Insomnia is a general sleep disorder and functional foods are known to play a key role in the prevention of insomnia. A number of studies have demonstrated that major insomnia risk factors in human being are less ‘functional foods’ in the diet…. Functional components in functional foods promoting sleep include tryptophan, GABA, calcium, potassium, melatonin, pyridoxine, L-ornithine and hexadecanoic acid.   PMID:  26005400

Melatonin is also involved in energy metabolism and body weight control in small animals, as well as libido, so there may be other knock on effects of tryptophan deprivation as yet unidentified.

As an interesting extra, in 1912 Felix Ehrlich demonstrated that yeast attacks the natural amino acids essentially by splitting off carbon dioxide and replacing the amino group with hydroxyl. By this reaction, tryptophan gives rise to tryptophol.  Tryptophol is an aromatic alcohol that induces sleep in humans. It is found in wine as a secondary product of alcoholic fermentation, but there is the possibility that the yeasts in our intestine may have a somewhat similar effect.

Overdose

 

Interestingly it appears that the effects of overdosing on tryptophan  are identical to those for deprivation.

In bacteria that synthesize tryptophan, for example, high cellular levels of this amino acid activate a repressor protein, which binds to the trp operon. Binding of this repressor to the tryptophan operon prevents transcription of downstream DNA that codes for the enzymes involved in the biosynthesis of tryptophan. So high levels of tryptophan prevent tryptophan synthesis through a negative feedback loop and, when the cell's tryptophan levels are reduced, transcription from the trp operon resumes. The genetic organisation of the trp operon thus permits tightly regulated and rapid responses to changes in the cell's internal and external tryptophan levels.

Overdosing is usually caused by using supplements, and cases have appeared which show additional risks exist with supplements:

a large outbreak of eosinophilia-myalgia syndrome (EMS) occurred in the U.S. in 1989, which caused 1,500 cases of permanent disability and at least thirty-seven deaths. After preliminary investigation revealed that the outbreak was linked to intake of tryptophan [supplements] …...  It was later found that the manufacturer had used genetically engineered bacteria to produce the contaminated batches of L-tryptophan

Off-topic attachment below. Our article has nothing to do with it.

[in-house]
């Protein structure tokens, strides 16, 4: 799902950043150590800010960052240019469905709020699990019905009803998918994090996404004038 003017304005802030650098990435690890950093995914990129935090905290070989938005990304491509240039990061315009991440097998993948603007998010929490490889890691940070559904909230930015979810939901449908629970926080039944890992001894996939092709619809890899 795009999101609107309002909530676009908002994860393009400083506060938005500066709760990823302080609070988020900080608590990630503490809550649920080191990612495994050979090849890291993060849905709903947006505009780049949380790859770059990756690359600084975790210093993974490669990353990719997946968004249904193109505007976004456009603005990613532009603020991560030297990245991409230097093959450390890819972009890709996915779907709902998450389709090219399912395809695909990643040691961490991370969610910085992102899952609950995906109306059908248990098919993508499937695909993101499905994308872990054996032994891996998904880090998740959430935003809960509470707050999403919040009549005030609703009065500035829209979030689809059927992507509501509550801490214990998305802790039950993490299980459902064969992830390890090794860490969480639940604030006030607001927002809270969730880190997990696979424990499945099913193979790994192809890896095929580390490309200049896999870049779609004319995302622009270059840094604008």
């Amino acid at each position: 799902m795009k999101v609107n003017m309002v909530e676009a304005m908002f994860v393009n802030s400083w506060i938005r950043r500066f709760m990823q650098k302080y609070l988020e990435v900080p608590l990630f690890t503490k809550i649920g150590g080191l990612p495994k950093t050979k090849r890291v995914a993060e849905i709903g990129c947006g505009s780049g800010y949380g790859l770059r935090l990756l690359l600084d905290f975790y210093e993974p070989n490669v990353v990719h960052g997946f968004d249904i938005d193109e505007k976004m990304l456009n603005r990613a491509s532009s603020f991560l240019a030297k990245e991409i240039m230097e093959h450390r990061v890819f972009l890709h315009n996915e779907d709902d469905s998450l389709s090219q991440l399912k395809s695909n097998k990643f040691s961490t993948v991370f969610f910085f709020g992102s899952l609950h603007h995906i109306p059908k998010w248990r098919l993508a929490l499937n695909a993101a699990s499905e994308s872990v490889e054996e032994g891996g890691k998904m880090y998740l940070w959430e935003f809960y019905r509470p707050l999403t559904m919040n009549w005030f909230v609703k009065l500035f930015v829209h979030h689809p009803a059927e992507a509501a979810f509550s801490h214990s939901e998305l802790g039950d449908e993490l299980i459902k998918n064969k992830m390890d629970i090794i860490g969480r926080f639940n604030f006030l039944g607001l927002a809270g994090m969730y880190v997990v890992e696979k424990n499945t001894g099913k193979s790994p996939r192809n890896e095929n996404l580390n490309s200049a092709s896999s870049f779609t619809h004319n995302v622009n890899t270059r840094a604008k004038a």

Dietary sources

It is totally pointless and indeed, because of the risk of overdose undesirable, to use supplements.  Tryptophan is a routine constituent of most protein-based foods or dietary proteins.

It is particularly plentiful in chocolate, oats, dried dates, milk, yogurt, cottage cheese, red meat, eggs, fish, poultry, sesame, chickpeas, almonds, sunflower seeds, pumpkin seeds, spirulina, bananas, and peanuts.

Contrary to the popular belief that turkey has a particularly high amount of tryptophan, the amount of tryptophan in turkey is typical of most poultry. There is also a myth that plant protein lacks tryptophan; in fact, tryptophan is present in significant amounts in almost all forms of plant protein, and abundant in some”.

Tryptophan (Trp) Content of Various Foods

Food

Tryptophan
[g/100 g of food]

Protein
[g/100 g of food]

Tryptophan/Protein [%]

egg white, dried

1.00

81.10

1.23

spirulina, dried

0.93

57.47

1.62

cod, atlantic, dried

0.70

62.82

1.11

soybeans, raw

0.59

36.49

1.62

cheese, Parmesan

0.56

37.90

1.47

sesame seed

0.37

17.00

2.17

cheese, cheddar

0.32

24.90

1.29

sunflower seed

0.30

17.20

1.74

pork, chop

0.25

19.27

1.27

turkey

0.24

21.89

1.11

chicken

0.24

20.85

1.14

beef

0.23

20.13

1.12

oats

0.23

16.89

1.39

salmon

0.22

19.84

1.12

lamb, chop

0.21

18.33

1.17

perch, Atlantic

0.21

18.62

1.12

chickpeas, raw

0.19

19.30

0.96

egg

0.17

12.58

1.33

wheat flour, white

0.13

10.33

1.23

baking chocolate, unsweetened

0.13

12.9

1.23

milk

0.08

3.22

2.34

Rice, white, medium-grain, cooked

0.028

2.38

1.18

Quinoa, uncooked

0.167

14.12

1.2

Quinoa, cooked

0.052

4.40

1.1

potatoes, russet

0.02

2.14

0.84

tamarind

0.018

2.80

0.64

banana

0.01

1.03

0.87

 

 

References and further reading

see also

Soh NL, Walter GT (2011). "Tryptophan and depression: can diet alone be the answer?". Acta Neuropsychiatrica VL 23 (1): 1601–5215;. doi:10.1111/j.1601-5215.2010.00508.x.